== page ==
Note that the roles of failures and successes are not interchangeable for the LBRM. Their role is symmetric for the logistic binomial regression model where successes and failures may be interchanged and \(\beta \) of the original formulation corresponds to the regression coefficients of the interchanged formulation. For the LBRM no correspondence between the constraints imposed on the regression coefficients can be established if the roles of failures and successes are interchanged. This implies that infinite components of the MLE need to be detected conditional on having fixed the role of failures and successes.
Optimization methods and solvers
We use general purpose optimizers as well as specialized algorithms and implementations to systematically compare the performance of different optimization methods and solvers for the LBRM. As generalpurpose estimators we consider the optimization solvers auglag (Varadhan 2015), constrOptim, ecos and ipopt (Wächter and Biegler 2006). The special purpose implementations for the LBRM considered are the standard implementation of the IRLS algorithm in function glm from the base R package stats as well as the improved version available in the R package glm2 (Marschner 2011). Specific variants of an expectationmaximization (EM) algorithm developed for the LBRM and implemented in the R package logbin (Donoghoe and Marschner 2018) are also employed.
The general purpose optimizers were carefully selected to differ considerably from each other, by either the method or the implementation. The solver constrOptim implements a special case of the majorizeminimize (MM) algorithm and has emerged in the literature as one of the preferred general purpose optimizers to estimate the LBRM. auglag implements the augmented Lagrangian method and is a popular solver among statisticians. ecos as well as ipopt implement interior point methods. However, there are considerable differences between the two implementations. ecos implements an interior point method based on modern conic optimization. We included ecos in the comparison in particular because of its very reliable return codes. This means in the context of the LBRM, under the assumption that the MLE is finite and unique, if ecos signals success we can be almost certain that the global maximum was returned. ipopt was selected since it is a popular solver for nonlinear optimization problems in the optimization literature. In the following we provide some details on the algorithms of the selected solvers and their implementations.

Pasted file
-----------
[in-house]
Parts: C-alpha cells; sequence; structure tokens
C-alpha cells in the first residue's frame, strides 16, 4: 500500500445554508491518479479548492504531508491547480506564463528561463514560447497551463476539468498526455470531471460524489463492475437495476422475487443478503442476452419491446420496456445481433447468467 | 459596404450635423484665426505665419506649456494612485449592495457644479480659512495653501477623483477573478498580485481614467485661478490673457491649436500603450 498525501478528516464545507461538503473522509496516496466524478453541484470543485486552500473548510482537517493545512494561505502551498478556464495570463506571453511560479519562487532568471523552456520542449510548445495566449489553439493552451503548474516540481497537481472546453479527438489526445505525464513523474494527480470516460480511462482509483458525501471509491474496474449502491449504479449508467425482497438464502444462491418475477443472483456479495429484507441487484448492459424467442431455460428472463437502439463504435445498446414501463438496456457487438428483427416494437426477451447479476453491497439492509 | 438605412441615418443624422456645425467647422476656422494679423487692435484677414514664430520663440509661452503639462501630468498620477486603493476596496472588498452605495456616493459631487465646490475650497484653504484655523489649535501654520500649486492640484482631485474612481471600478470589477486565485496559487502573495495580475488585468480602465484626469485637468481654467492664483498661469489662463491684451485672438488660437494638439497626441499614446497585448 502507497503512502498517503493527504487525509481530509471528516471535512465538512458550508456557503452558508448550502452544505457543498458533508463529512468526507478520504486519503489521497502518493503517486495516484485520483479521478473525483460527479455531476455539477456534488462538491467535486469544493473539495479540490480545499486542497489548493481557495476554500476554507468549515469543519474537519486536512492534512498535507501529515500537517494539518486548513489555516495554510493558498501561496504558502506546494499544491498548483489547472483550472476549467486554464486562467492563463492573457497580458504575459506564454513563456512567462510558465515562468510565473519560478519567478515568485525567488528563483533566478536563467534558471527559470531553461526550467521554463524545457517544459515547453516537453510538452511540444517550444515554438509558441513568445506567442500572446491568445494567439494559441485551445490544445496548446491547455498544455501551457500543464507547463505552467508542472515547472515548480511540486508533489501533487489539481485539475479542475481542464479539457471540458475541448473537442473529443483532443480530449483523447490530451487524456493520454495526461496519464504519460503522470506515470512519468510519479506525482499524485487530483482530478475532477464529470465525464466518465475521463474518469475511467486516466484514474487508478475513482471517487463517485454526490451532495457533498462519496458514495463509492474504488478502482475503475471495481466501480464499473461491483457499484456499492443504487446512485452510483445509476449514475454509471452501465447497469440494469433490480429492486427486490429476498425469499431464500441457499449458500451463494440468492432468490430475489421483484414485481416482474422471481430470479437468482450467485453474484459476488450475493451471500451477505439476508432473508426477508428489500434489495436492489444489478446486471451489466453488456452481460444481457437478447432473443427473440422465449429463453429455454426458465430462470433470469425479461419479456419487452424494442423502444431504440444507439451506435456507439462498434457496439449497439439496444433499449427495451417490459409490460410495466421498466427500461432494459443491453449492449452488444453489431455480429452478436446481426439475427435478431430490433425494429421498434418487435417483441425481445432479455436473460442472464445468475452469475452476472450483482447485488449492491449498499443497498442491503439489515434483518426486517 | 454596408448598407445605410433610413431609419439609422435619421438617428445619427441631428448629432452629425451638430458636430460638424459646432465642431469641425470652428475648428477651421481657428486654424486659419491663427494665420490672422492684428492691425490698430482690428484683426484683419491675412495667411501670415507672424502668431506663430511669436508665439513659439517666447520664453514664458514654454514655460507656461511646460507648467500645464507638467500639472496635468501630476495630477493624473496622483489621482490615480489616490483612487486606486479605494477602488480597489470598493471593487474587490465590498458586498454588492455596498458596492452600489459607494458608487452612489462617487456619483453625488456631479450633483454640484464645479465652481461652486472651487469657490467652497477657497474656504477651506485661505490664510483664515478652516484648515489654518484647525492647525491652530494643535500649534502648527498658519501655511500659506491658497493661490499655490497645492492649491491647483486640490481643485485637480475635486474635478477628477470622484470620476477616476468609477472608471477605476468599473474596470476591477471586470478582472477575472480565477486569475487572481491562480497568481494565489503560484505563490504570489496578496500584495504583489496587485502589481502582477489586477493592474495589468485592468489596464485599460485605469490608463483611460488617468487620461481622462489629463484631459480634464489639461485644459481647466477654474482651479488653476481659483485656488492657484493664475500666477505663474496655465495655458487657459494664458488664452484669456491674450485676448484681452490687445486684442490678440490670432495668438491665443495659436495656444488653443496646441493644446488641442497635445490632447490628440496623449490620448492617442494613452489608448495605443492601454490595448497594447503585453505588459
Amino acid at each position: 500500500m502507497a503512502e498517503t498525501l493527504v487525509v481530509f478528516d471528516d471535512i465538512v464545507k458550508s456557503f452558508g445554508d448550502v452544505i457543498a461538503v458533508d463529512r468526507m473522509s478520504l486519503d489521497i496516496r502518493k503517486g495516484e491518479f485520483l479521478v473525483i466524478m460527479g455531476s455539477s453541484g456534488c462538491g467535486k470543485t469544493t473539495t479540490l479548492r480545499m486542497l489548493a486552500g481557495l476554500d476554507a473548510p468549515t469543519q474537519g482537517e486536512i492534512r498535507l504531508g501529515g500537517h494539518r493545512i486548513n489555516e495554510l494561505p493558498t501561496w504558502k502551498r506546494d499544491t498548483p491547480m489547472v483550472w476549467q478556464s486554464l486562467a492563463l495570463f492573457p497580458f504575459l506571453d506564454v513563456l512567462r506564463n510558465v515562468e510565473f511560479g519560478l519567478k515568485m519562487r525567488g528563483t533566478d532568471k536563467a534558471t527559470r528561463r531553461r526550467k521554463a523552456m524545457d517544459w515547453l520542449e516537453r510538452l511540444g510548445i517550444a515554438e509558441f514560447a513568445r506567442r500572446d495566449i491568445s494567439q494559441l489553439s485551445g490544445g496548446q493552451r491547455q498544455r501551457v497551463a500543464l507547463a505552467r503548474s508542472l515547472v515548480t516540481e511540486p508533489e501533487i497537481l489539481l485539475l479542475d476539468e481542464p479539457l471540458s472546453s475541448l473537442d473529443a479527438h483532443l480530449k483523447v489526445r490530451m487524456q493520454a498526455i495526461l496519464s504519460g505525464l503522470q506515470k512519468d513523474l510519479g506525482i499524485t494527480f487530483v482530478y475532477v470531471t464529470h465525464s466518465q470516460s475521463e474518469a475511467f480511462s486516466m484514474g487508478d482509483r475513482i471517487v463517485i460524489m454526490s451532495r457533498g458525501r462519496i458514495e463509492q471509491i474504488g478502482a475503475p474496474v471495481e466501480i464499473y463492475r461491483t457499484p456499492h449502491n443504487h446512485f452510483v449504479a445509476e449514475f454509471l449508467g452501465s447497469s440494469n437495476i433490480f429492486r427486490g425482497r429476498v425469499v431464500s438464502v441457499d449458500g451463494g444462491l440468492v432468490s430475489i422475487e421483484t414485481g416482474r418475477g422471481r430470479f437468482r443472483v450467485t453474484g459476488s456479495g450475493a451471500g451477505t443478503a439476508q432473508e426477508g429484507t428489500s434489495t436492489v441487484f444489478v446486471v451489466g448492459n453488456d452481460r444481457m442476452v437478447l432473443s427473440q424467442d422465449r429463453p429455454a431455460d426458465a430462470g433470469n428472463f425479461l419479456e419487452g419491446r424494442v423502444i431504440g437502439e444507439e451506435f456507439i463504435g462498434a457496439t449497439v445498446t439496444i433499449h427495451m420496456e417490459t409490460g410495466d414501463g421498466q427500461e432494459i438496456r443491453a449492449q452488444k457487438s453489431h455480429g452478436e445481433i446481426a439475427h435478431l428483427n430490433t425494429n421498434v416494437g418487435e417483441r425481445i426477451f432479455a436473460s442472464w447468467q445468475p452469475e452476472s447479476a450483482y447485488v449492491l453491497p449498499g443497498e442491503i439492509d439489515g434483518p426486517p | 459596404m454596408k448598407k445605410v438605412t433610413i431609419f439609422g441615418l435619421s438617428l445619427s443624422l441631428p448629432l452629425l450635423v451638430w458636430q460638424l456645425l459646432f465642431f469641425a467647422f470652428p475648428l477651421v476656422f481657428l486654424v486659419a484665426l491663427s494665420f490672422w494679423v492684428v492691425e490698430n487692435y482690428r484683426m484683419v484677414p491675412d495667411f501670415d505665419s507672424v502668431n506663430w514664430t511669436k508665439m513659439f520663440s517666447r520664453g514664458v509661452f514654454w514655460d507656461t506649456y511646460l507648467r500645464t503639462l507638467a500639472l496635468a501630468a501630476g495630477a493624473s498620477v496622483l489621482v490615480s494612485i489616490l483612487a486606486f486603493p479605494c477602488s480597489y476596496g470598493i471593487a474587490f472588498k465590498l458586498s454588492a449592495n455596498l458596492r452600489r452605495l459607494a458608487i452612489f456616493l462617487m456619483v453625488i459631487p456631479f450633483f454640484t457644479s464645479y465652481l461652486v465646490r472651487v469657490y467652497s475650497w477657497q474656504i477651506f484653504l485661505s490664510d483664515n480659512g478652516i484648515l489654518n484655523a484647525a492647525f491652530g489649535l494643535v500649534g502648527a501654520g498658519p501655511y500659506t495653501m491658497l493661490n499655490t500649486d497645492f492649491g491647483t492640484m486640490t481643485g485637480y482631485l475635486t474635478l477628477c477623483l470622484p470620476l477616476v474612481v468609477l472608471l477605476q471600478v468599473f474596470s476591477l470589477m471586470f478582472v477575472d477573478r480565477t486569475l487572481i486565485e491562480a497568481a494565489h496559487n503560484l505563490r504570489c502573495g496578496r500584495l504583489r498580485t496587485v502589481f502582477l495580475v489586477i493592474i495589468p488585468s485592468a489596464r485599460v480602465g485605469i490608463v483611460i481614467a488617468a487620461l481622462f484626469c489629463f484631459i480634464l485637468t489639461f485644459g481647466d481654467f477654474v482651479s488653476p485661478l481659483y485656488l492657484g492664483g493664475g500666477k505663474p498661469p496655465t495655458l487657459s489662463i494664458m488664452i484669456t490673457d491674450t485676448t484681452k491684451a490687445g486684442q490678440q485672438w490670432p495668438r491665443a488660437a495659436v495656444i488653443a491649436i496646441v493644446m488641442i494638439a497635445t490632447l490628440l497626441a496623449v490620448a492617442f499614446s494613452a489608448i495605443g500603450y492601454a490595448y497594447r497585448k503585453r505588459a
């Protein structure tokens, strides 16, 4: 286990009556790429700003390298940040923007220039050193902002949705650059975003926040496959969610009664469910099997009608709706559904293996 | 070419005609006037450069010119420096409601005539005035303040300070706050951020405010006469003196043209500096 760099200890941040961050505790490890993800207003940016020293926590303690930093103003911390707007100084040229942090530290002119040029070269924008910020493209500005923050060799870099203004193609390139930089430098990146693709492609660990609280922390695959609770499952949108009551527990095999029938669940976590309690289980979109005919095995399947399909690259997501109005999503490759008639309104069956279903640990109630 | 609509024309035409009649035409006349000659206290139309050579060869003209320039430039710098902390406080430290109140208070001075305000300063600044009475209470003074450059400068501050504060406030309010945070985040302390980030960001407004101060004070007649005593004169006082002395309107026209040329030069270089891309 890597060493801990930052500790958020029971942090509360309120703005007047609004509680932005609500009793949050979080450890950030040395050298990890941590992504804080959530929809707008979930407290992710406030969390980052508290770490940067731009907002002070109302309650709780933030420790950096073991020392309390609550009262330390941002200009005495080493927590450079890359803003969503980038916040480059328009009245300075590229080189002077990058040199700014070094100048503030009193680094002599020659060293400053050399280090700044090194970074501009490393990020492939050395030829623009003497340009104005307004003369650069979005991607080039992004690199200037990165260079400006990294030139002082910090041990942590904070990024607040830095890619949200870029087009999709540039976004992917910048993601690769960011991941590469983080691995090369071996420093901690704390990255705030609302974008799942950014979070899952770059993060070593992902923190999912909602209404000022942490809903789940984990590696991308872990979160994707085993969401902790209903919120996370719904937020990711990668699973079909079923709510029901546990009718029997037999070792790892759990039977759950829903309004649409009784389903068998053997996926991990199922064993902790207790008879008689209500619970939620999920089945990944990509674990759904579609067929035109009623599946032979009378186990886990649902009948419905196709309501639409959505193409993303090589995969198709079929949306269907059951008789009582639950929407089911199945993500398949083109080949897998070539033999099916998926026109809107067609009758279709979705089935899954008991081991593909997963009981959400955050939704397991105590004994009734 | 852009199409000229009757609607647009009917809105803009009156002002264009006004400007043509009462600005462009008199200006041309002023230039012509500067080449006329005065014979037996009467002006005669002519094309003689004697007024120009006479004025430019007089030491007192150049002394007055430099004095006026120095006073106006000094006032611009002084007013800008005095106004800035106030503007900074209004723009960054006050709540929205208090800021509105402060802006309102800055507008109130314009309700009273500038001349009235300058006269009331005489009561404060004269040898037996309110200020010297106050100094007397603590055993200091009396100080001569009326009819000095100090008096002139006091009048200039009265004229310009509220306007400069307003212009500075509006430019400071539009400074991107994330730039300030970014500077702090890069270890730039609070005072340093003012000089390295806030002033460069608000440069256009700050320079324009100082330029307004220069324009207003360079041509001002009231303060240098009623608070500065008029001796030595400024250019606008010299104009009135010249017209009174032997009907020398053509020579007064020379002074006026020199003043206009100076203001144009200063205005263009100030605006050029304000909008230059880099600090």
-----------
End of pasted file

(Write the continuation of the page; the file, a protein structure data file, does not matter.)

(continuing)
Augmented Lagrangian method
Instead of solving the constrained problem from Eq. (3) directly the augmented Lagrangian method solves a sequence of unconstrained optimization problems of the form:
The multipliers \(\lambda _i\) and the penalty parameter \(\sigma \) are updated in the outer iterations and \(d_i\) are the modified inequality constraints
In the outer iterations the problem is transformed from the form shown in Eq. (3) to the form given in Eq. (10). In the inner iterations the transformed problem is solved with a nonlinear unconstrained optimization solver. More details on the augmented Lagrangian method can be found in, e.g., Madsen et al. (2004).
The auglag solver from the alabama package (Varadhan 2015) implements the augmented Lagrangian method in R. It allows to choose between several algorithms for solving the transformed nonlinear unconstrained optimization problem in the inner iterations. By default it uses the Broyden–Fletcher–Goldfarb–Shanno (BFGS) algorithm from the optim solver included in the stats package. Using auglag with BFGS the objective and the constraint functions should be at least once differentiable functions and preferably twice differentiable functions.
Interiorpoint methods
Interiorpoint (or barrier) methods were originally developed for nonlinear optimization in the 1960s (see, e.g., Fiacco and McCormick 1968) and became popular again in the 1980s, when Karmarkar (1984) introduced a polynomialtime interiorpoint method for linear programming. Today almost all linear programming solvers implement either interiorpoint methods or the simplex algorithm. Additionally interiorpoint methods play an important role in largescale nonlinear programming. The basic principle of interiorpoint methods is to approximate the constrained optimization problem: